2. First administer an overdose of anesthetic to kill the mice (e.g. 100 mg/kg i.p. sodium pentobarbitone). Once anesthetized but before the heart stops beating, lay the mouse on its back and tie or pin down both forelimbs.
    3. Using a scalpel cut away the skin overlying the thorax then incise through the muscle just below the rib cage into the abdominal cavity. Place a clamp on the xiphoid process of the ribcage and lift the ribcage up and away from the liver exposing the diaphragm.
    4. Cut through the diaphragm and through the ribs laterally on both sides using large scissors until the ribcage can be folded back over the head to expose the lungs and heart. Using fine scissors make a small incision in the right atrium as an exit point for blood and perfused solutions, then cut through the base of the left ventricle and place a cannula up through the left ventricle, the left atrium, and into the aorta.
    5. Clamp the cannula in place then pump warm (37 °C) heparinized and 0.1 M phosphate buffered physiological saline (PBS) through the vasculature until the solution exiting the right atrium is entirely free of blood. Next, pump cold (4 °C) fixative solution (such as 4% paraformaldehyde in PBS) through the vasculature until the entire mouse is well fixed. Remove the brain and place in PBS with 30% sucrose for 2-3 days until the brain sinks.
      NOTE: Other types of tissue preparation might be applied depending on the expertise in the corresponding laboratory.
  2. Preparation of Free-floating Cryosections
    1. Cut serial sections through the brain regions of interest and collect these in PBS.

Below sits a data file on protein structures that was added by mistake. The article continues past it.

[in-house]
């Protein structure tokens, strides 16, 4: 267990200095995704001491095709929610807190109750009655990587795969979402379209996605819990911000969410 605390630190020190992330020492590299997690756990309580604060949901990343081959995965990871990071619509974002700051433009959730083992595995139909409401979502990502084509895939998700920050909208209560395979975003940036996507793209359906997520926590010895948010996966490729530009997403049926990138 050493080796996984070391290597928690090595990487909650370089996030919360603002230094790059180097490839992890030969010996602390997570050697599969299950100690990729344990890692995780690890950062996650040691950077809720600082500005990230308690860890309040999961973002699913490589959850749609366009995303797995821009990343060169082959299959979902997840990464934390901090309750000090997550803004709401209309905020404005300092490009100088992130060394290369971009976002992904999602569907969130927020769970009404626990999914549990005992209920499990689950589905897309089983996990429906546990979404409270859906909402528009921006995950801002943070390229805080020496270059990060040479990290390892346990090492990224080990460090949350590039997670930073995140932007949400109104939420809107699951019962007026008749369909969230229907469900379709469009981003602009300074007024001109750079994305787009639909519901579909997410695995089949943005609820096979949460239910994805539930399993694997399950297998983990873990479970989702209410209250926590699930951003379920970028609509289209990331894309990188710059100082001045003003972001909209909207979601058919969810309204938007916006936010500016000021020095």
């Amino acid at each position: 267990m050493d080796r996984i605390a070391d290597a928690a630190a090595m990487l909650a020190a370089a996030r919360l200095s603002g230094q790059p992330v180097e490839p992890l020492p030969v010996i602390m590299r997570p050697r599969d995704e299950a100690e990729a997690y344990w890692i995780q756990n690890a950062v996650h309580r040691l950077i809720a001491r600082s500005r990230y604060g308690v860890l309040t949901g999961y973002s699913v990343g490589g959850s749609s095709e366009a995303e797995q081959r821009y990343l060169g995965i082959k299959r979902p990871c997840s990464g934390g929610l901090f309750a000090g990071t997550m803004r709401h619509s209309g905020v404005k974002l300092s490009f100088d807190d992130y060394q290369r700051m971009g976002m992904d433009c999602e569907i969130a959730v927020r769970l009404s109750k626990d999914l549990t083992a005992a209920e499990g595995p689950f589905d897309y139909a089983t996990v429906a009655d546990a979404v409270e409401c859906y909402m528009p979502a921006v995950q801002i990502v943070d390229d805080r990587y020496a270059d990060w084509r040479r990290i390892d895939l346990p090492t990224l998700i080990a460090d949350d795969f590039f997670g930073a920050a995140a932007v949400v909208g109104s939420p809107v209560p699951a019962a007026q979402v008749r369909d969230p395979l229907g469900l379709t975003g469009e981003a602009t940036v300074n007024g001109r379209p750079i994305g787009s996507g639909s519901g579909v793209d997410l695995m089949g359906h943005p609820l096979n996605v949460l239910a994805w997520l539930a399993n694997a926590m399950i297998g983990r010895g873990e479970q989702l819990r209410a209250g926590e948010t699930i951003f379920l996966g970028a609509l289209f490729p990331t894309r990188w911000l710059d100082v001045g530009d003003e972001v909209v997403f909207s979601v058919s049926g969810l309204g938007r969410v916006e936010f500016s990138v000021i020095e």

NOTE: We cut 40 µm thick sections using a cryostat. Other types of tissue sectioning might be applied depending on the expertise in the corresponding laboratory.
  3. Immunohistochemistry
    1. Perform standard immunohistochemistry for proteins of interest. Incubate sections in 5% normal goat serum and 0.3% triton X-100 in PBS at room temperature for 30 min, then immunoreact with polyclonal rabbit anti-TH (1:400) at 4 °C for 48 hr, then polyclonal biotinylated goat anti-rabbit (1:1,000) at room temperature for 2 hr.
    2. Next, incubate in avidin-peroxidase (1:500) at room temperature for 1hr, then in cobalt- and nickel-intensified diamino-benzidine (0.5 mg/ml) at room temperature for 18-20 min; for the last 3-5 min of the diamino-benzidine incubation add hydrogen peroxide (0.01%) to catalyze chromagen precipitation. Wash sections three times for 10min each in PBS before, after, and between each of the above steps.
    3. Mount the sections on gelatinized microscope slides, air dry them, then Nissl stain (neutral red), dehydrate in alcohol, clear (X-3B), and coverslip.
  4. Stereology
    1. Estimate the total number of TH+ and TH- SNc (and VTA and LC) neurons using unbiased stereological methods. Ensure that the stereologist is blind to the treatment received. Exclude glia on the basis of soma diameter <5 µm and count only those cells with a visible nucleus.
    2. Identify the SNc (and VTA and LC) by the spatial locations of TH+ cells and anatomical landmarks/boundaries according to the brain atlas of Paxinos and Watson7. Count TH+ cells within a counting frame (55 x 55 µm = 3025 µm2) at regular pre-determined intervals (x = 140 µm, y = 140 µm for SNc; x = 100 µm, y = 100 µm for VTA and LC) throughout each nucleus in every fourth section.

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Representative Results